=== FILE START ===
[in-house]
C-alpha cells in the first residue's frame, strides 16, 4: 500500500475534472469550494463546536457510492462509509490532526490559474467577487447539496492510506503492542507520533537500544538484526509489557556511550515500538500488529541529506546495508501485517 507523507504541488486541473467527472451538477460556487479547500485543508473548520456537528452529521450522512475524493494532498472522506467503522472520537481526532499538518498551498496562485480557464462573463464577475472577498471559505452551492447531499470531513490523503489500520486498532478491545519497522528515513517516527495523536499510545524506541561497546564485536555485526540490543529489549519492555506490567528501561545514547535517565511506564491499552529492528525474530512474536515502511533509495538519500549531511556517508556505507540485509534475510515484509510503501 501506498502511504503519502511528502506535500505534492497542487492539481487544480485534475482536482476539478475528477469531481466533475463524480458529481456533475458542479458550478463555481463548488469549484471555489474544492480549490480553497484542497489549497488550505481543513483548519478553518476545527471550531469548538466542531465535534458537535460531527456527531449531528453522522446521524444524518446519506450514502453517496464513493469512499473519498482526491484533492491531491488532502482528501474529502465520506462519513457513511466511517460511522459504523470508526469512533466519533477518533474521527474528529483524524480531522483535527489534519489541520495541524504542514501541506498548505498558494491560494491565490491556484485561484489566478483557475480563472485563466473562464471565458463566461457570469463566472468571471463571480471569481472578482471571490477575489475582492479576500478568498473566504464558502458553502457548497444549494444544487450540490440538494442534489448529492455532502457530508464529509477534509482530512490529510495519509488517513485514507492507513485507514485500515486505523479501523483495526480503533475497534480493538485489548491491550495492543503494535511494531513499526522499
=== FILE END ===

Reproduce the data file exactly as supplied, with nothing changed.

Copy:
[in-house]
C-alpha cells in the first residue's frame, strides 16, 4: 500500500475534472469550494463546536457510492462509509490532526490559474467577487447539496492510506503492542507520533537500544538484526509489557556511550515500538500488529541529506546495508501485517 507523507504541488486541473467527472451538477460556487479547500485543508473548520456537528452529521450522512475524493494532498472522506467503522472520537481526532499538518498551498496562485480557464462573463464577475472577498471559505452551492447531499470531513490523503489500520486498532478491545519497522528515513517516527495523536499510545524506541561497546564485536555485526540490543529489549519492555506490567528501561545514547535517565511506564491499552529492528525474530512474536515502511533509495538519500549531511556517508556505507540485509534475510515484509510503501 501506498502511504503519502511528502506535500505534492497542487492539481487544480485534475482536482476539478475528477469531481466533475463524480458529481456533475458542479458550478463555481463548488469549484471555489474544492480549490480553497484542497489549497488550505481543513483548519478553518476545527471550531469548538466542531465535534458537535460531527456527531449531528453522522446521524444524518446519506450514502453517496464513493469512499473519498482526491484533492491531491488532502482528501474529502465520506462519513457513511466511517460511522459504523470508526469512533466519533477518533474521527474528529483524524480531522483535527489534519489541520495541524504542514501541506498548505498558494491560494491565490491556484485561484489566478483557475480563472485563466473562464471565458463566461457570469463566472468571471463571480471569481472578482471571490477575489475582492479576500478568498473566504464558502458553502457548497444549494444544487450540490440538494442534489448529492455532502457530508464529509477534509482530512490529510495519509488517513485514507492507513485507514485500515486505523479501523483495526480503533475497534480493538485489548491491550495492543503494535511494531513499526522499